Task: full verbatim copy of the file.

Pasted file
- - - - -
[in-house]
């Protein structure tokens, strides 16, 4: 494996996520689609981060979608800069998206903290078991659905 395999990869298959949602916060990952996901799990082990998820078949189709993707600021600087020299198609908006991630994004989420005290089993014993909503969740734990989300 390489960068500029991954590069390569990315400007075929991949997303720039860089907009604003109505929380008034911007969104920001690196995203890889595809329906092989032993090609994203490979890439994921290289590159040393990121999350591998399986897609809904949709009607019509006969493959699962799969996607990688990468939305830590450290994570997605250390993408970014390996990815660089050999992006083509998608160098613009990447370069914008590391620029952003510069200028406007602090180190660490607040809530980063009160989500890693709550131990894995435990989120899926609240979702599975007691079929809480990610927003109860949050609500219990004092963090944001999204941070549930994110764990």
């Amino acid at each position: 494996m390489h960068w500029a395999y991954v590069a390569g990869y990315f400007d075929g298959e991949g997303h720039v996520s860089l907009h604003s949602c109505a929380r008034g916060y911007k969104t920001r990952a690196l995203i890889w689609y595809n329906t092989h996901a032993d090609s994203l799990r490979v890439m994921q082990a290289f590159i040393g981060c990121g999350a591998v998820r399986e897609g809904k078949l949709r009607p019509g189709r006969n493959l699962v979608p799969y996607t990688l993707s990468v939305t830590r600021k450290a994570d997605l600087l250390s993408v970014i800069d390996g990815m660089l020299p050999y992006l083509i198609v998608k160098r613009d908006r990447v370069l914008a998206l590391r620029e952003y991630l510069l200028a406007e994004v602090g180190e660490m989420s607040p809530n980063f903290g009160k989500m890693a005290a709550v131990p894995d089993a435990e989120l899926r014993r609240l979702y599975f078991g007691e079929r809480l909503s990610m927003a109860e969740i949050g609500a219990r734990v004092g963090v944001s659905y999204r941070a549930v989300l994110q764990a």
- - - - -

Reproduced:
[in-house]
């Protein structure tokens, strides 16, 4: 494996996520689609981060979608800069998206903290078991659905 395999990869298959949602916060990952996901799990082990998820078949189709993707600021600087020299198609908006991630994004989420005290089993014993909503969740734990989300 390489960068500029991954590069390569990315400007075929991949997303720039860089907009604003109505929380008034911007969104920001690196995203890889595809329906092989032993090609994203490979890439994921290289590159040393990121999350591998399986897609809904949709009607019509006969493959699962799969996607990688990468939305830590450290994570997605250390993408970014390996990815660089050999992006083509998608160098613009990447370069914008590391620029952003510069200028406007602090180190660490607040809530980063009160989500890693709550131990894995435990989120899926609240979702599975007691079929809480990610927003109860949050609500219990004092963090944001999204941070549930994110764990």
């Amino acid at each position: 494996m390489h960068w500029a395999y991954v590069a390569g990869y990315f400007d075929g298959e991949g997303h720039v996520s860089l907009h604003s949602c109505a929380r008034g916060y911007k969104t920001r990952a690196l995203i890889w689609y595809n329906t092989h996901a032993d090609s994203l799990r490979v890439m994921q082990a290289f590159i040393g981060c990121g999350a591998v998820r399986e897609g809904k078949l949709r009607p019509g189709r006969n493959l699962v979608p799969y996607t990688l993707s990468v939305t830590r600021k450290a994570d997605l600087l250390s993408v970014i800069d390996g990815m660089l020299p050999y992006l083509i198609v998608k160098r613009d908006r990447v370069l914008a998206l590391r620029e952003y991630l510069l200028a406007e994004v602090g180190e660490m989420s607040p809530n980063f903290g009160k989500m890693a005290a709550v131990p894995d089993a435990e989120l899926r014993r609240l979702y599975f078991g007691e079929r809480l909503s990610m927003a109860e969740i949050g609500a219990r734990v004092g963090v944001s659905y999204r941070a549930v989300l994110q764990a």